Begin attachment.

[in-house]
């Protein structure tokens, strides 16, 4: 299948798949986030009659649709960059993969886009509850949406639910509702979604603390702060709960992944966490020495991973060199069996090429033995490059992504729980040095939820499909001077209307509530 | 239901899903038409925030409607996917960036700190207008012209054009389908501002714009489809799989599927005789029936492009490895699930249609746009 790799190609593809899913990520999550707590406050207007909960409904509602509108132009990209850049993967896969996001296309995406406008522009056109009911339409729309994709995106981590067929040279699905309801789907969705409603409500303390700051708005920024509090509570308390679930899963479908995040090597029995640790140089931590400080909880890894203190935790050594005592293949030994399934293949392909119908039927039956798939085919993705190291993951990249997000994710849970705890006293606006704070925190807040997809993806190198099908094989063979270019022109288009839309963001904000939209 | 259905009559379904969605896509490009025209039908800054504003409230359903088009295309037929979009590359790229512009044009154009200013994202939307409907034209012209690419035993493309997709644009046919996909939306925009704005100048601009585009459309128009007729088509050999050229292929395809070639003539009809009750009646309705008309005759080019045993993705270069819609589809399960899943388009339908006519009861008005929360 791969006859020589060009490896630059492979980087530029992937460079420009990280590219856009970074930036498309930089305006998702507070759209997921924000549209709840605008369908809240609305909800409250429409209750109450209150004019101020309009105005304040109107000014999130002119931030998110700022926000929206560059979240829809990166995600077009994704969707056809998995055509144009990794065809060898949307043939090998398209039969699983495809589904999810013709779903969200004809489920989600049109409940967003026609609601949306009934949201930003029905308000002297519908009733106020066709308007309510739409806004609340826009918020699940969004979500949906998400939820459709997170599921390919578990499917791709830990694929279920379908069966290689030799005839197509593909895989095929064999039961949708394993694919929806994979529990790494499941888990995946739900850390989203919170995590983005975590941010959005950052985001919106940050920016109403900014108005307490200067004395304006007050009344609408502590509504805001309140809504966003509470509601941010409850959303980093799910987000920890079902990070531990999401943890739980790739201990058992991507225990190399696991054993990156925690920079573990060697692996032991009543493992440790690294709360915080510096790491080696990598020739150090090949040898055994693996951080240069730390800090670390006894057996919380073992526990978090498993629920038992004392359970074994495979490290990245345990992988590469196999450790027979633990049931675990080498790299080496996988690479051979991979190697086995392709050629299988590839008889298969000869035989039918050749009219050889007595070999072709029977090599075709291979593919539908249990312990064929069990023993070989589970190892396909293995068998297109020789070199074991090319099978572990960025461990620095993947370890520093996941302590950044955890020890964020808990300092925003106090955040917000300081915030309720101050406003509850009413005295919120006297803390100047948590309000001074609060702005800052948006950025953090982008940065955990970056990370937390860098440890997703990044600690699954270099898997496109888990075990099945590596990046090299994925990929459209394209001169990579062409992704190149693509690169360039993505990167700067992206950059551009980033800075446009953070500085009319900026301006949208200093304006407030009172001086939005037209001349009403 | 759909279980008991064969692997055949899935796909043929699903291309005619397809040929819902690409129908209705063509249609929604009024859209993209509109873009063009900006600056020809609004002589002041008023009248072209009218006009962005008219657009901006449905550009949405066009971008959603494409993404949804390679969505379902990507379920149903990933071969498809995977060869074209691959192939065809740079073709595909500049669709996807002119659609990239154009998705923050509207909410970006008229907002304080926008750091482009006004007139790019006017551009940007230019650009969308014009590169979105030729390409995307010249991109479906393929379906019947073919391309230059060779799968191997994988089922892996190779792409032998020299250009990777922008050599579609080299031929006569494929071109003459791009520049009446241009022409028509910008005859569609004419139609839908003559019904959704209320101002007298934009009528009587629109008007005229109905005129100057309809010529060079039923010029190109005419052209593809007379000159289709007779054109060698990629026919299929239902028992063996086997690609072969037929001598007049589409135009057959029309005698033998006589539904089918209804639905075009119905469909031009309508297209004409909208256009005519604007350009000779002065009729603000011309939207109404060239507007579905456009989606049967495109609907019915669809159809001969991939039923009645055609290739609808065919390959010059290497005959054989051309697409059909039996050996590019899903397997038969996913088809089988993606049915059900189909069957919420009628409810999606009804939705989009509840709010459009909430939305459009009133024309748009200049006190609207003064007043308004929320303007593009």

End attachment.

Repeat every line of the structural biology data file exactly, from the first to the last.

[in-house]
């Protein structure tokens, strides 16, 4: 299948798949986030009659649709960059993969886009509850949406639910509702979604603390702060709960992944966490020495991973060199069996090429033995490059992504729980040095939820499909001077209307509530 | 239901899903038409925030409607996917960036700190207008012209054009389908501002714009489809799989599927005789029936492009490895699930249609746009 790799190609593809899913990520999550707590406050207007909960409904509602509108132009990209850049993967896969996001296309995406406008522009056109009911339409729309994709995106981590067929040279699905309801789907969705409603409500303390700051708005920024509090509570308390679930899963479908995040090597029995640790140089931590400080909880890894203190935790050594005592293949030994399934293949392909119908039927039956798939085919993705190291993951990249997000994710849970705890006293606006704070925190807040997809993806190198099908094989063979270019022109288009839309963001904000939209 | 259905009559379904969605896509490009025209039908800054504003409230359903088009295309037929979009590359790229512009044009154009200013994202939307409907034209012209690419035993493309997709644009046919996909939306925009704005100048601009585009459309128009007729088509050999050229292929395809070639003539009809009750009646309705008309005759080019045993993705270069819609589809399960899943388009339908006519009861008005929360 791969006859020589060009490896630059492979980087530029992937460079420009990280590219856009970074930036498309930089305006998702507070759209997921924000549209709840605008369908809240609305909800409250429409209750109450209150004019101020309009105005304040109107000014999130002119931030998110700022926000929206560059979240829809990166995600077009994704969707056809998995055509144009990794065809060898949307043939090998398209039969699983495809589904999810013709779903969200004809489920989600049109409940967003026609609601949306009934949201930003029905308000002297519908009733106020066709308007309510739409806004609340826009918020699940969004979500949906998400939820459709997170599921390919578990499917791709830990694929279920379908069966290689030799005839197509593909895989095929064999039961949708394993694919929806994979529990790494499941888990995946739900850390989203919170995590983005975590941010959005950052985001919106940050920016109403900014108005307490200067004395304006007050009344609408502590509504805001309140809504966003509470509601941010409850959303980093799910987000920890079902990070531990999401943890739980790739201990058992991507225990190399696991054993990156925690920079573990060697692996032991009543493992440790690294709360915080510096790491080696990598020739150090090949040898055994693996951080240069730390800090670390006894057996919380073992526990978090498993629920038992004392359970074994495979490290990245345990992988590469196999450790027979633990049931675990080498790299080496996988690479051979991979190697086995392709050629299988590839008889298969000869035989039918050749009219050889007595070999072709029977090599075709291979593919539908249990312990064929069990023993070989589970190892396909293995068998297109020789070199074991090319099978572990960025461990620095993947370890520093996941302590950044955890020890964020808990300092925003106090955040917000300081915030309720101050406003509850009413005295919120006297803390100047948590309000001074609060702005800052948006950025953090982008940065955990970056990370937390860098440890997703990044600690699954270099898997496109888990075990099945590596990046090299994925990929459209394209001169990579062409992704190149693509690169360039993505990167700067992206950059551009980033800075446009953070500085009319900026301006949208200093304006407030009172001086939005037209001349009403 | 759909279980008991064969692997055949899935796909043929699903291309005619397809040929819902690409129908209705063509249609929604009024859209993209509109873009063009900006600056020809609004002589002041008023009248072209009218006009962005008219657009901006449905550009949405066009971008959603494409993404949804390679969505379902990507379920149903990933071969498809995977060869074209691959192939065809740079073709595909500049669709996807002119659609990239154009998705923050509207909410970006008229907002304080926008750091482009006004007139790019006017551009940007230019650009969308014009590169979105030729390409995307010249991109479906393929379906019947073919391309230059060779799968191997994988089922892996190779792409032998020299250009990777922008050599579609080299031929006569494929071109003459791009520049009446241009022409028509910008005859569609004419139609839908003559019904959704209320101002007298934009009528009587629109008007005229109905005129100057309809010529060079039923010029190109005419052209593809007379000159289709007779054109060698990629026919299929239902028992063996086997690609072969037929001598007049589409135009057959029309005698033998006589539904089918209804639905075009119905469909031009309508297209004409909208256009005519604007350009000779002065009729603000011309939207109404060239507007579905456009989606049967495109609907019915669809159809001969991939039923009645055609290739609808065919390959010059290497005959054989051309697409059909039996050996590019899903397997038969996913088809089988993606049915059900189909069957919420009628409810999606009804939705989009509840709010459009909430939305459009009133024309748009200049006190609207003064007043308004929320303007593009």